The story doesn’t end with just achieving weight loss. There is still work to make sure it stays off and technology is there to help do just that.
This new maintenance phase was kind of strange because I no longer really needed to struggle. But then again after working at it for six years prior I wasn’t really sure about how to proceed. If you’re regularly exercising and eating the right things you can get used to a certain rate of weight loss, but now I just wanted to level off and keep it regulated. What I learned during this process consisted of a succession of things that I probably could have used to remove a lot of the guesswork out of the weight loss phase as well.
For about a year into my new maintenance phase I noticed that despite continuing the same exercise program my weight was fluctuating up and down about a stone (14 pounds) from month to month. There was no science to what I was doing: maybe a little less exercise and little more food, then overreact by doing the old weight loss things again, and repeat as necessary. Although I was tracking my weight, there was no way I could quantify the process in order to regulate properly.
Around Christmas 2010 all that started to change. We had just upgraded our phones to brand new smart phones. You all know the routine: you buy a new phone; first thing you do is loading it up with a bunch of new apps.
Calorie Counting Apps
While searching for diet-related things, I came across MyFitnessPal. It was highly rated so I gave it a shot. It seemed pretty easy to use. You just entered date of birth, height, desired weight, desired weight loss rate per week (zero), and level of daily activity (sedentary, lightly active, active, very active). The app then calculates the target calorie budget per day.
From there, you keep a daily diary of what you eat for breakfast, lunch, dinner, and any between meal snacks, as well as the quantity of each. It automatically knows what the nutritional content (carbohydrates, fat, protein, sodium, potassium, etc.) and intrinsic caloric value each item has.
It also has a massive database of things to choose from and users are encouraged to help update it. If the item isn’t there, you can pick something close in description, or use the integrated bar code scanner that you can use to find it via the UPC code on the box. Once the item and quantity is entered it calculates the total calories and nutritional value per meal, as well as a daily total – subtracting it from the daily target budget.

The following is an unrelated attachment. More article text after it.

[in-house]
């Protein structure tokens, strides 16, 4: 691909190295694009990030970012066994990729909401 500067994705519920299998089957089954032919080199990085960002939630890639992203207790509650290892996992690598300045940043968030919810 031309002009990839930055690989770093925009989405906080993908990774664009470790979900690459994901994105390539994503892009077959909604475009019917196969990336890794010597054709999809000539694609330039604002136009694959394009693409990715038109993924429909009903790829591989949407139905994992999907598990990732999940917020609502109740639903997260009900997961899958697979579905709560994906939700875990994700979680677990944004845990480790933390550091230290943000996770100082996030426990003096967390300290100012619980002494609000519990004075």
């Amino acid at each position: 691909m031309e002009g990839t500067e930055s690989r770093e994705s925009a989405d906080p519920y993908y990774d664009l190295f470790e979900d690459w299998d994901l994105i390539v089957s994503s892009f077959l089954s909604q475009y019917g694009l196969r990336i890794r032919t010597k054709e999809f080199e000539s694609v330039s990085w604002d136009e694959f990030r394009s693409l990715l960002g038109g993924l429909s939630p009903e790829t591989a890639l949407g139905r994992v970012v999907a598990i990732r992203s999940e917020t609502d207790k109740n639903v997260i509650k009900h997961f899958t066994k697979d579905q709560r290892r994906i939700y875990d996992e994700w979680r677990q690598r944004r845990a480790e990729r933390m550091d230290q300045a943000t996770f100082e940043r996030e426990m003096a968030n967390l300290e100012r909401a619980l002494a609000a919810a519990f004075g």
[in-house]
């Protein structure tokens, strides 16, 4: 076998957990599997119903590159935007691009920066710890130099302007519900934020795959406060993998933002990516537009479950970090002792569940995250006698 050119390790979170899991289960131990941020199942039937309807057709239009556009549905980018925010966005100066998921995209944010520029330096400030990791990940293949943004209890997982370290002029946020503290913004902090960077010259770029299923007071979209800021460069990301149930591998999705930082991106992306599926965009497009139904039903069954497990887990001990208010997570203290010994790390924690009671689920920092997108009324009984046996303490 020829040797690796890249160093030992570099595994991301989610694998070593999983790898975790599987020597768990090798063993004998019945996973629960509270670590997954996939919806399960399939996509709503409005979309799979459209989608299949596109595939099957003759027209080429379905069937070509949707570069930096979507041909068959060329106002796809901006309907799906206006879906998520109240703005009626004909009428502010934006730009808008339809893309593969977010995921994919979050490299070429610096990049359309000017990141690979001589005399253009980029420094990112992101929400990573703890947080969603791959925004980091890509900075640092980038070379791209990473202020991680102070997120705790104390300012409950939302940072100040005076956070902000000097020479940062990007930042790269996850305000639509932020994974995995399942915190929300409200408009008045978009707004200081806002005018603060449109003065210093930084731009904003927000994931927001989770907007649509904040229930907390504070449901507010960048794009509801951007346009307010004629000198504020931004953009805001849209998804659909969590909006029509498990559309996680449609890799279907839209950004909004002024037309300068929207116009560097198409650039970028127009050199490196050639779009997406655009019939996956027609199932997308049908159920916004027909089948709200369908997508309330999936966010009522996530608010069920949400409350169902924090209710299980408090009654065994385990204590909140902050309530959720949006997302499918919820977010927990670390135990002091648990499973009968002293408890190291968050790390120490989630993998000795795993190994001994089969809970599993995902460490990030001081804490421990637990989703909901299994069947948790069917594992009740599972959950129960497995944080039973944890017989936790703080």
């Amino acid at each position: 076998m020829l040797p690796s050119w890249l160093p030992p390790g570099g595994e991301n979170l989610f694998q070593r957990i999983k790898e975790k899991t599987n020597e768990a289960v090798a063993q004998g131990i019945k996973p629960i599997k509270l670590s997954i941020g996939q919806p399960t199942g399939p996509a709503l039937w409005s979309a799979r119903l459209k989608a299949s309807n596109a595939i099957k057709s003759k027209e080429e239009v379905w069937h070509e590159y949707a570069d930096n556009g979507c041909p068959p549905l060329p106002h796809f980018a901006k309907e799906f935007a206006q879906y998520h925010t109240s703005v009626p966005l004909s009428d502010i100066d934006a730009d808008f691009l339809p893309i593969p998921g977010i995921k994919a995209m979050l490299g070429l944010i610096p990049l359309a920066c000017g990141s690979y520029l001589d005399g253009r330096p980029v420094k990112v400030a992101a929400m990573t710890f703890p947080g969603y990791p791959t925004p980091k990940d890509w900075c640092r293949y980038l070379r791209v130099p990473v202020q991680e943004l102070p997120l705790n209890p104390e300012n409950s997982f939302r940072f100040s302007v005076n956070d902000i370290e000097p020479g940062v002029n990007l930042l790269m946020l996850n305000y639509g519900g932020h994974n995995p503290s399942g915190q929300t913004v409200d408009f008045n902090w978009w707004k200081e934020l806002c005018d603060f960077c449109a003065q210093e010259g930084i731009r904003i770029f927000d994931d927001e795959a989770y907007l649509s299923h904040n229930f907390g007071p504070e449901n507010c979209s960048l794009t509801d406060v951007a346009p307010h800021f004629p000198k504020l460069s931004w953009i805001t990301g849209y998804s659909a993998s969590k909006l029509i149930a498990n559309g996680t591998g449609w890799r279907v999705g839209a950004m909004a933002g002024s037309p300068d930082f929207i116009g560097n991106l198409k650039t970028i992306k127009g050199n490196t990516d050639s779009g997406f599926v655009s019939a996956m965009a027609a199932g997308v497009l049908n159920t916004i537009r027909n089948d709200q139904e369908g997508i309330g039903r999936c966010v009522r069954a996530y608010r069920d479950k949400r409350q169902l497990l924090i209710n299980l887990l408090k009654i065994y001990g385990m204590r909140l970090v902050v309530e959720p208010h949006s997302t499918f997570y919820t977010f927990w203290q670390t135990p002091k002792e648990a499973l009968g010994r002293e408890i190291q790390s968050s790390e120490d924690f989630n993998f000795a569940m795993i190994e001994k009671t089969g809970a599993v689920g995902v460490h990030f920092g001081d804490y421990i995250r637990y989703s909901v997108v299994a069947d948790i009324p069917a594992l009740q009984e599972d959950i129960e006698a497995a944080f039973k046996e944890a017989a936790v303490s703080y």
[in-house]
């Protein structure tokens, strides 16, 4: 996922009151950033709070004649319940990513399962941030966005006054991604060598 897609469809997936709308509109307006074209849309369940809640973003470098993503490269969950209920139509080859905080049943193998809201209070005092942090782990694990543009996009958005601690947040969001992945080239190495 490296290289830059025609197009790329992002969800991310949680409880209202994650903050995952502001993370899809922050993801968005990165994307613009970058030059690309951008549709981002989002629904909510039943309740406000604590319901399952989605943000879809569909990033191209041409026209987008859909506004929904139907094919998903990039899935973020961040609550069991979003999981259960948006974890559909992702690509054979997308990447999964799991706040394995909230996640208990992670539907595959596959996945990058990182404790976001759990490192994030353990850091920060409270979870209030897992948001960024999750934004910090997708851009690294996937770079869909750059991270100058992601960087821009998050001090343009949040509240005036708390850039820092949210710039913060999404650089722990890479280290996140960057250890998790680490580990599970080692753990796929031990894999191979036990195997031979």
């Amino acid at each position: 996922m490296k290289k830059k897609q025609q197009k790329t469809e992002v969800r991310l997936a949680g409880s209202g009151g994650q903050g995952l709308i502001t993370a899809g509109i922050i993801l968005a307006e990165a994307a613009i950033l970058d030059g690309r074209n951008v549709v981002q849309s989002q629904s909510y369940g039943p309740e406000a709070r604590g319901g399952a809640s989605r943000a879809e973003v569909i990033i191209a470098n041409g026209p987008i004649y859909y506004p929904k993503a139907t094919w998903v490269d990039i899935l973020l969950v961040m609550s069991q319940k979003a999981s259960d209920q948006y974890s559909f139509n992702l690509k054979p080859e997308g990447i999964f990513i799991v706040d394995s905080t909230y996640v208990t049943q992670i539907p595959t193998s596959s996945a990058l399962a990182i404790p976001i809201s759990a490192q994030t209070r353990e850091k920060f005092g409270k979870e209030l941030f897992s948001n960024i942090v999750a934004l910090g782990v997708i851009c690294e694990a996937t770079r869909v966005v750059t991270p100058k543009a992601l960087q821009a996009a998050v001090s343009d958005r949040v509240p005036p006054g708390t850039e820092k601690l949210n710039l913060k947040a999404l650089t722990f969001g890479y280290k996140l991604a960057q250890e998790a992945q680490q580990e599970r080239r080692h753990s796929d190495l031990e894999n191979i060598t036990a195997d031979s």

It also looks at the exercises you perform and estimates the caloric burn for each. For example, I was entering my 20 minutes of pushups and sit-ups in the beginning, for which it estimated to be about 186 calories per session. This would then be mathematically added to the daily target budget.
In theory, by doing this daily balancing act between calories taken in and calories going out you can control any potential weight gain or loss. Keep in mind that by itself, it is not an exact science. Not every day is completely sedentary and the calories burnt through exercise are only a rough estimate.
Because of these factors, it initially takes some experimentation to figure the actual target number. For example, my target was 1700 calories at first. After continuing to lose weight for three months I started to increase the number until it stabilized. You may have to do this for several months of tweaking until you can zero in on the right number.
I eventually settled on 1800, however, there were a number of secondary factors that came into play. If you do the same exercises repeatedly, eventually they become easier and will not require the same amount of calories to burn.
As such, the 186 calories I was allotting myself for exercise was now adding too much to the calorie budget and my weight began to slowly increase as a result. I countered that by dialing back my total target budget until it re-stabilized. This was clear through the integrated charts that showed how my weight (as well as fat mass) varied over time.
The lesson learned is that calorie counting is more effective than guessing and hoping for the best, but it can also be complicated without accurate inputs.
MyFitnessPal quickly became the keystone of my maintenance plan, which is really what this More Technology section will be all about. Over the next few weeks we will explore how we can supplement this by using technology to accurately measuring the calories we burn from exercise, better quantify our daily activity in terms of energy used, and how we can pull all of these things together to accurately regulate our weight, while also getting fit.
Next Week: Technology to Help Track Exercises.